Few names are more closely associated with cigars, their culture, and their heritage than both Partagas and Benji Menendez. Partagas is one of the oldest cigar manufactures in history that still produces cigars. Founded in 1845, Partagas has been in the game for well over 150 years; a feat few manufactures can boast.
Benji Menendez has nearly the same history, relatively speaking of course. Born into a life of tobacco, Benji was near destined to be in the cigar industry. His family has had its roots in the spotlight of the cigar industry for decades, and were some of the biggest players in Cuba prior to the embargo. While Benji certainly had a leg-up in the industry, he wouldn’t have had such a lengthy and prolific tenure in the cigar world by merely riding the fame of his family. Benji Menendez has carved his own path through the industry. After the Cuban embargo, Benji, his brother Felix, and his father Alonso left Cuba and migrated to Spain. There Benji and Felix laid the groundwork for what would eventually become Menendez Amerino, the most famous Brazilian cigar brand to date.
In the early 80s, Benji Menendez left Brazil and took a position with General Cigars, specifically with Partagas. Not long after, Benji rocketed his name back into prominence with the release of the Benjamin Menendez Partagas Master Series Majestuoso. This cigar is arguably his most famous work, and is a hallmark of its era.
Having covered the agricultural aspects of making cigars, Benji Menendez eventually transitioned a bit more to the business side, taking on the roll of Senior Vice President of Premium Cigars with General Cigars. This position saw Benji covering brand direction and oversight of Partagas, Cohiba, and Macanudo. To this day, one does not have to look far to see the touch of Benji Menendez in these brands.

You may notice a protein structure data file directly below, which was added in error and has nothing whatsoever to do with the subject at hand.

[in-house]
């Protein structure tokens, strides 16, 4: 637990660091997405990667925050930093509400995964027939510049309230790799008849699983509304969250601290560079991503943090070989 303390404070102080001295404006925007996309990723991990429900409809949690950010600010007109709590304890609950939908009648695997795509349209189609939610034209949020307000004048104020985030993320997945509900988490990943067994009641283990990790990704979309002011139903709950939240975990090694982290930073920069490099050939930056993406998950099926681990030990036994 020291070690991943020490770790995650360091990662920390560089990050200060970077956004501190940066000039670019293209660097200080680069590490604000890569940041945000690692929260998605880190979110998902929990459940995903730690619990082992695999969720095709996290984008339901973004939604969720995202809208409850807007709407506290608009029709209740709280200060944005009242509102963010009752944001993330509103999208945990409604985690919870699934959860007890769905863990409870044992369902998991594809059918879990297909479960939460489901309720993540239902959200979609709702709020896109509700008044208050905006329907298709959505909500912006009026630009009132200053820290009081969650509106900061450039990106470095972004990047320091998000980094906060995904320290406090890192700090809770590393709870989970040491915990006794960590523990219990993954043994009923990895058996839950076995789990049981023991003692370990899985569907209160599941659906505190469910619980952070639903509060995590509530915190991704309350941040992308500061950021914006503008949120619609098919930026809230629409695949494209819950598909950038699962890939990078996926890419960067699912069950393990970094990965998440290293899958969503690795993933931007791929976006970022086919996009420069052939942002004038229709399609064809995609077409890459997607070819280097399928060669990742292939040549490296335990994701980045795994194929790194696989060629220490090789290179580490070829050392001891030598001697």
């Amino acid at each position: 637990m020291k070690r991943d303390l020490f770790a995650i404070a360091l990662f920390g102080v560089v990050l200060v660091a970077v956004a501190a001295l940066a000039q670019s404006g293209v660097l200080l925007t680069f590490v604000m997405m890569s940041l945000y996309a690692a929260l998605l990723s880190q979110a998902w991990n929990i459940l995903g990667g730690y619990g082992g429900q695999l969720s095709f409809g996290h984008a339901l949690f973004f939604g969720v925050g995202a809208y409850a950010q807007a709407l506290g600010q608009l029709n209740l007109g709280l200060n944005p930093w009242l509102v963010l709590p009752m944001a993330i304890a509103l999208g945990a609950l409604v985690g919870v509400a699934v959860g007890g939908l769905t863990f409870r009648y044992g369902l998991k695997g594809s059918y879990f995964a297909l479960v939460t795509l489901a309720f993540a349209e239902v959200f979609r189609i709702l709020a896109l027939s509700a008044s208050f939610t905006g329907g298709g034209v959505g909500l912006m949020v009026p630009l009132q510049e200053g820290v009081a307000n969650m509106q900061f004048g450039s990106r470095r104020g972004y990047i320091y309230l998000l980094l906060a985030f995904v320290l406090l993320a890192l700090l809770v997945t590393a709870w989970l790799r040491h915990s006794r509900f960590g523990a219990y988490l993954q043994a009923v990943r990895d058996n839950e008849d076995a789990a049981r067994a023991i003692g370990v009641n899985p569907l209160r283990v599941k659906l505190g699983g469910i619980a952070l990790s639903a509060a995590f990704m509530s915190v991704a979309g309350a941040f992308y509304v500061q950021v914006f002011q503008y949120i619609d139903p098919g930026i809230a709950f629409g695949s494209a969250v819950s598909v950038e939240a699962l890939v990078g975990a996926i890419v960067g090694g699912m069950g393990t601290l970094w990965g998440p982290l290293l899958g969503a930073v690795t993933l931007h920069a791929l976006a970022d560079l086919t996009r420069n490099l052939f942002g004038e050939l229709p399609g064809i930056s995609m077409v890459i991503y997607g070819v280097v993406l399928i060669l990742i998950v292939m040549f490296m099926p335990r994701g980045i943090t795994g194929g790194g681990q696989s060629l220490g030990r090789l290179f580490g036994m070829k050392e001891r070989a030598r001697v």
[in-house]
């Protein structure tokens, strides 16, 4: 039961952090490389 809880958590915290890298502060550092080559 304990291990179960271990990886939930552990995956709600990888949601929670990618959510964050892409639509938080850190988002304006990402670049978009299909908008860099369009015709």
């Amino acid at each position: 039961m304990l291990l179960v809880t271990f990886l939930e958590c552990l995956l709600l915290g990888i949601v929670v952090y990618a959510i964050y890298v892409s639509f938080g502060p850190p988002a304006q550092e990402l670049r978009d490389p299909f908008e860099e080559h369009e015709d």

After nearly 60 years in the industry, Benji Menendez opted to retire from the industry and enjoy his golden years on the enthusiast side. I’d venture to say that the man probably has his hands still in some aspects of the industry, but nothing of an official capacity. In 2012, Benji Menendez was inducted into Cigar Aficionado’s Hall of Fame, the ranks of which only contain 15 other people.
Enough history. Lets get smoking, shall we?
Cigar: Partagas Homage Benji 62
Wrapper: Honduran Olancho San Agustin
Binder: Connecticut Broadleaf
Filler: Dominican, Honduran, and Mexican.
Appearance and Pre-light Aroma:
The packaging on the Partagas Benji Homage 62 is beautiful. The cigar comes wrapped in a delicately wrapped white paper, and is tied together with a beautifully ornate band. Peeling away the wrapping paper you are greeted by a warm milk chocolate wrapper, with a soft burgundy hue. The wrapper is coarse, oily, and lined with elevated veins. Tooth is speckled throughout the entire length of the cigar.
A prominent dose of earthy barnyard notes flow through the nostrils, with a muted sweetness, similar to that of a plum sauce. A decent bit of leather lays in the background, with a soft touch of oriental spices giving a tingle in the back of the nostrils. The dry draw is almost entirely dry plum sauce, with the sweetness noted earlier being present in a particularly muted fashion. There’s also a healthy amount of plain ol’ tobacco flavor, which is fine by me, not everything has to be ultra fancy for it to be enjoyed.
The first few puffs are quite bold. Flavor is certainly full, but the Partagas Homage Benji 62 seems to be in no hurry to overwhelm the smoker in terms of either strength or body. Most of the pre-light flavors and aromas have transferred into the first third. Rich, palate coating caramel plum sweetness blends together to create a flavor not terribly far from roasted marsh mellows. A conglomerate of thick woodsy flavors come to life in the finish, most notably that of wet maple. As the Partagas Homage Benji 62 enters the second third a noticeable evolution is taking place…